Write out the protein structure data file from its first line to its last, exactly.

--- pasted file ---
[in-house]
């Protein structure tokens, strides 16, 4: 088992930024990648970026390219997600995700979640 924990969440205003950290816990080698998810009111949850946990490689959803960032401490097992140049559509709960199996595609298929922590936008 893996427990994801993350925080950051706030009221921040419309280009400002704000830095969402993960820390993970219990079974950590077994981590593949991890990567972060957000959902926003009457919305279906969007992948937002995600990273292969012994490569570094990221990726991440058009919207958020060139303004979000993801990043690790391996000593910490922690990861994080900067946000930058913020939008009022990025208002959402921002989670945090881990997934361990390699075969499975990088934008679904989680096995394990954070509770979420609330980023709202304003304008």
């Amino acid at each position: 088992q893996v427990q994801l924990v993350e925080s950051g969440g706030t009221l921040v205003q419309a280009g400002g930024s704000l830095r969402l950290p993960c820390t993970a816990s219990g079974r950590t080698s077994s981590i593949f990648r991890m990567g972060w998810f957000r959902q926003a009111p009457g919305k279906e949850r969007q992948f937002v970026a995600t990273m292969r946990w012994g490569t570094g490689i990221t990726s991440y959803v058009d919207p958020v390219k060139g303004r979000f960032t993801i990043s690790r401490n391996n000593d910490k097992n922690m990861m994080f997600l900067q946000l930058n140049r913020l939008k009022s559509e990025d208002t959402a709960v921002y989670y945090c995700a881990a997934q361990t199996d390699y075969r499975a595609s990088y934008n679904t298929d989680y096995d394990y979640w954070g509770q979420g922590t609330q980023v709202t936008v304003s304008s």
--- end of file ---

[in-house]
């Protein structure tokens, strides 16, 4: 088992930024990648970026390219997600995700979640 924990969440205003950290816990080698998810009111949850946990490689959803960032401490097992140049559509709960199996595609298929922590936008 893996427990994801993350925080950051706030009221921040419309280009400002704000830095969402993960820390993970219990079974950590077994981590593949991890990567972060957000959902926003009457919305279906969007992948937002995600990273292969012994490569570094990221990726991440058009919207958020060139303004979000993801990043690790391996000593910490922690990861994080900067946000930058913020939008009022990025208002959402921002989670945090881990997934361990390699075969499975990088934008679904989680096995394990954070509770979420609330980023709202304003304008």
């Amino acid at each position: 088992q893996v427990q994801l924990v993350e925080s950051g969440g706030t009221l921040v205003q419309a280009g400002g930024s704000l830095r969402l950290p993960c820390t993970a816990s219990g079974r950590t080698s077994s981590i593949f990648r991890m990567g972060w998810f957000r959902q926003a009111p009457g919305k279906e949850r969007q992948f937002v970026a995600t990273m292969r946990w012994g490569t570094g490689i990221t990726s991440y959803v058009d919207p958020v390219k060139g303004r979000f960032t993801i990043s690790r401490n391996n000593d910490k097992n922690m990861m994080f997600l900067q946000l930058n140049r913020l939008k009022s559509e990025d208002t959402a709960v921002y989670y945090c995700a881990a997934q361990t199996d390699y075969r499975a595609s990088y934008n679904t298929d989680y096995d394990y979640w954070g509770q979420g922590t609330q980023v709202t936008v304003s304008s």